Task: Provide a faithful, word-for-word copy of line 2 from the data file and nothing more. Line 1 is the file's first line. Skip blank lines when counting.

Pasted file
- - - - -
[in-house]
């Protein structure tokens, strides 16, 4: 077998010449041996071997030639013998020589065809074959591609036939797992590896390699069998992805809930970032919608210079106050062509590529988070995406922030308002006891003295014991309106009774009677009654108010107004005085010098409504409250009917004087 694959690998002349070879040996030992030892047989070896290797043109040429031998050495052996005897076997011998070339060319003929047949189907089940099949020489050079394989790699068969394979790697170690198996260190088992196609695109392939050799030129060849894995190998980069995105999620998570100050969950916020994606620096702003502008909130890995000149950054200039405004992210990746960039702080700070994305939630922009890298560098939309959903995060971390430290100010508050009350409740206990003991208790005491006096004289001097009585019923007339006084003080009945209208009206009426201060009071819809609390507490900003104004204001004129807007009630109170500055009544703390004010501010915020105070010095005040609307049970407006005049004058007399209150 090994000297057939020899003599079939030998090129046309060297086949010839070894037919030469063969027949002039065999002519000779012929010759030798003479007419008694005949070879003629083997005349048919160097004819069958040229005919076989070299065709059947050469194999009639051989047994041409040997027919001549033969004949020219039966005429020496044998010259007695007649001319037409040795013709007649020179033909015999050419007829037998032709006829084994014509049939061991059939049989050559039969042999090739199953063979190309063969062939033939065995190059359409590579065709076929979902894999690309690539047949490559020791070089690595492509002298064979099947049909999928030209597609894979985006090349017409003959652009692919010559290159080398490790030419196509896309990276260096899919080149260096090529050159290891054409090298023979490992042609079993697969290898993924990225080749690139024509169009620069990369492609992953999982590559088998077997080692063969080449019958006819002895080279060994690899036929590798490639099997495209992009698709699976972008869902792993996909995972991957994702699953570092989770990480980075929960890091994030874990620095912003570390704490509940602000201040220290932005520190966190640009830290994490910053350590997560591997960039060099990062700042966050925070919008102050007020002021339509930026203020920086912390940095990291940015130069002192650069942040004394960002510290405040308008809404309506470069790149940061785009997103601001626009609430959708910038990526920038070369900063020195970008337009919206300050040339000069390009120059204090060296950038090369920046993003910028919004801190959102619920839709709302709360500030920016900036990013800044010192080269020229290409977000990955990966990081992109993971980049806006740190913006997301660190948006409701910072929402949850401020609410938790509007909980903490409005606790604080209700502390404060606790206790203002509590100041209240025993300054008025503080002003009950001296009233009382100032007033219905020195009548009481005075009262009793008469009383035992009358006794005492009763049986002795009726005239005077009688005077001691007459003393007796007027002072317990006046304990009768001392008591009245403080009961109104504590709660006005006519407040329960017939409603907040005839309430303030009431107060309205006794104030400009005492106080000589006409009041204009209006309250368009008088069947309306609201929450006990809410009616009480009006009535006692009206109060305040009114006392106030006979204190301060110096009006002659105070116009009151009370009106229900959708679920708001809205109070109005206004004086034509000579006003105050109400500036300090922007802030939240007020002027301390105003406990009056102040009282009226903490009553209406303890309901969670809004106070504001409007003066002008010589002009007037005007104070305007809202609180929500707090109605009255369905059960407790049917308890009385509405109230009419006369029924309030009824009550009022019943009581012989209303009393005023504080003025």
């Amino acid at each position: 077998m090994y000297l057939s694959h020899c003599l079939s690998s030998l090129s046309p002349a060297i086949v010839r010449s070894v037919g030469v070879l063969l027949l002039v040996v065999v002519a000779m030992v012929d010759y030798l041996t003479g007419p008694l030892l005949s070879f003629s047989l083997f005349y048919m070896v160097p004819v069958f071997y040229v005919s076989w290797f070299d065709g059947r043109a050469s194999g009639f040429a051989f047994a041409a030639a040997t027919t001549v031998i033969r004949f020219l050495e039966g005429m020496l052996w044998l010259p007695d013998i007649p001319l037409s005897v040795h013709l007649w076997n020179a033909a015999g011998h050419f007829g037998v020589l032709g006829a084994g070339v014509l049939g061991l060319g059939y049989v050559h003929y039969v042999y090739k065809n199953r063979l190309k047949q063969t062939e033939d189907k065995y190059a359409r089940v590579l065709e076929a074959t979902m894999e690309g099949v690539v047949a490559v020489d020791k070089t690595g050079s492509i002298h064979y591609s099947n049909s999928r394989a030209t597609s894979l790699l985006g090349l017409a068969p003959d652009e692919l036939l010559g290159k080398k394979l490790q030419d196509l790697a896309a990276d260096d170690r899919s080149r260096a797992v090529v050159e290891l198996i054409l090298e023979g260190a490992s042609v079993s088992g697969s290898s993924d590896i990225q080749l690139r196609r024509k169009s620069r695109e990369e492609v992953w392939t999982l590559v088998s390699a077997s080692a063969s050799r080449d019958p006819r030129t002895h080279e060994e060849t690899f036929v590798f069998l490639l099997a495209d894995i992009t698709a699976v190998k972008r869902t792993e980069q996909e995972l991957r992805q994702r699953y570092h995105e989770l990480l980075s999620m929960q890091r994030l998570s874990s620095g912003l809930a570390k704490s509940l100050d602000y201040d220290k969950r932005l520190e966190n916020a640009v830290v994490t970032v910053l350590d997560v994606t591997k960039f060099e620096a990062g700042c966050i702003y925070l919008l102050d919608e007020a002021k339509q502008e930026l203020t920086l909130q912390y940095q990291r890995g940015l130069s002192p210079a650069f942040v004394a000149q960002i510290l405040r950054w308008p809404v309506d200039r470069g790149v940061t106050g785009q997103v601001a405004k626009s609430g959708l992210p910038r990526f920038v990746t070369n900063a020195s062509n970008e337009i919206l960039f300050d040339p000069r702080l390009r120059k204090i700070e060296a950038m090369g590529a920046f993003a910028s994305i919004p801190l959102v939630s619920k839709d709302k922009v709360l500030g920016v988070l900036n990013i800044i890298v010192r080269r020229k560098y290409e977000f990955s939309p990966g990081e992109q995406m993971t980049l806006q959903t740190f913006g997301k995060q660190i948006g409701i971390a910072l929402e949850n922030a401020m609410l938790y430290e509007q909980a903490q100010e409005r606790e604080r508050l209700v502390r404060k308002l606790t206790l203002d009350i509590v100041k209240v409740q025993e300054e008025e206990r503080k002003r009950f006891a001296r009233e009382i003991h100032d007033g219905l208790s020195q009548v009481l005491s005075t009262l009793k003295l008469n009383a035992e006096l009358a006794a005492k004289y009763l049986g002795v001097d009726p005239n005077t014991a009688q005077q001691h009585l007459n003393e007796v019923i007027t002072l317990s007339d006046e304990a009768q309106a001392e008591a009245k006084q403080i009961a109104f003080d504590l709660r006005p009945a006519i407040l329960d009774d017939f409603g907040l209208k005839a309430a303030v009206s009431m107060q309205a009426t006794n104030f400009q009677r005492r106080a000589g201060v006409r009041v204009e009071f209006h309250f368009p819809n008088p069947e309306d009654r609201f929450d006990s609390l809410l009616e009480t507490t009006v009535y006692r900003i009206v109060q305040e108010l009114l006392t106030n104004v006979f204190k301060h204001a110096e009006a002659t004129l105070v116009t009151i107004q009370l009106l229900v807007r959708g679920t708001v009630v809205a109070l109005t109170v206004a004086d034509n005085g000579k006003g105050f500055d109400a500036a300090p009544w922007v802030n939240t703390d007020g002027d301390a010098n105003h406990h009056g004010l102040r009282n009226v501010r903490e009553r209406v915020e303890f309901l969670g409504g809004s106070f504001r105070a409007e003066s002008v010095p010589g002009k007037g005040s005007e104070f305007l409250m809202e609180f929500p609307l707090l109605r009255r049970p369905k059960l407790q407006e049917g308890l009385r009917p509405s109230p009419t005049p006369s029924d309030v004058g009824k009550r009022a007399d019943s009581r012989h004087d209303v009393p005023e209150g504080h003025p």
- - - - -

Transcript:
């Protein structure tokens, strides 16, 4: 077998010449041996071997030639013998020589065809074959591609036939797992590896390699069998992805809930970032919608210079106050062509590529988070995406922030308002006891003295014991309106009774009677009654108010107004005085010098409504409250009917004087 694959690998002349070879040996030992030892047989070896290797043109040429031998050495052996005897076997011998070339060319003929047949189907089940099949020489050079394989790699068969394979790697170690198996260190088992196609695109392939050799030129060849894995190998980069995105999620998570100050969950916020994606620096702003502008909130890995000149950054200039405004992210990746960039702080700070994305939630922009890298560098939309959903995060971390430290100010508050009350409740206990003991208790005491006096004289001097009585019923007339006084003080009945209208009206009426201060009071819809609390507490900003104004204001004129807007009630109170500055009544703390004010501010915020105070010095005040609307049970407006005049004058007399209150 090994000297057939020899003599079939030998090129046309060297086949010839070894037919030469063969027949002039065999002519000779012929010759030798003479007419008694005949070879003629083997005349048919160097004819069958040229005919076989070299065709059947050469194999009639051989047994041409040997027919001549033969004949020219039966005429020496044998010259007695007649001319037409040795013709007649020179033909015999050419007829037998032709006829084994014509049939061991059939049989050559039969042999090739199953063979190309063969062939033939065995190059359409590579065709076929979902894999690309690539047949490559020791070089690595492509002298064979099947049909999928030209597609894979985006090349017409003959652009692919010559290159080398490790030419196509896309990276260096899919080149260096090529050159290891054409090298023979490992042609079993697969290898993924990225080749690139024509169009620069990369492609992953999982590559088998077997080692063969080449019958006819002895080279060994690899036929590798490639099997495209992009698709699976972008869902792993996909995972991957994702699953570092989770990480980075929960890091994030874990620095912003570390704490509940602000201040220290932005520190966190640009830290994490910053350590997560591997960039060099990062700042966050925070919008102050007020002021339509930026203020920086912390940095990291940015130069002192650069942040004394960002510290405040308008809404309506470069790149940061785009997103601001626009609430959708910038990526920038070369900063020195970008337009919206300050040339000069390009120059204090060296950038090369920046993003910028919004801190959102619920839709709302709360500030920016900036990013800044010192080269020229290409977000990955990966990081992109993971980049806006740190913006997301660190948006409701910072929402949850401020609410938790509007909980903490409005606790604080209700502390404060606790206790203002509590100041209240025993300054008025503080002003009950001296009233009382100032007033219905020195009548009481005075009262009793008469009383035992009358006794005492009763049986002795009726005239005077009688005077001691007459003393007796007027002072317990006046304990009768001392008591009245403080009961109104504590709660006005006519407040329960017939409603907040005839309430303030009431107060309205006794104030400009005492106080000589006409009041204009209006309250368009008088069947309306609201929450006990809410009616009480009006009535006692009206109060305040009114006392106030006979204190301060110096009006002659105070116009009151009370009106229900959708679920708001809205109070109005206004004086034509000579006003105050109400500036300090922007802030939240007020002027301390105003406990009056102040009282009226903490009553209406303890309901969670809004106070504001409007003066002008010589002009007037005007104070305007809202609180929500707090109605009255369905059960407790049917308890009385509405109230009419006369029924309030009824009550009022019943009581012989209303009393005023504080003025």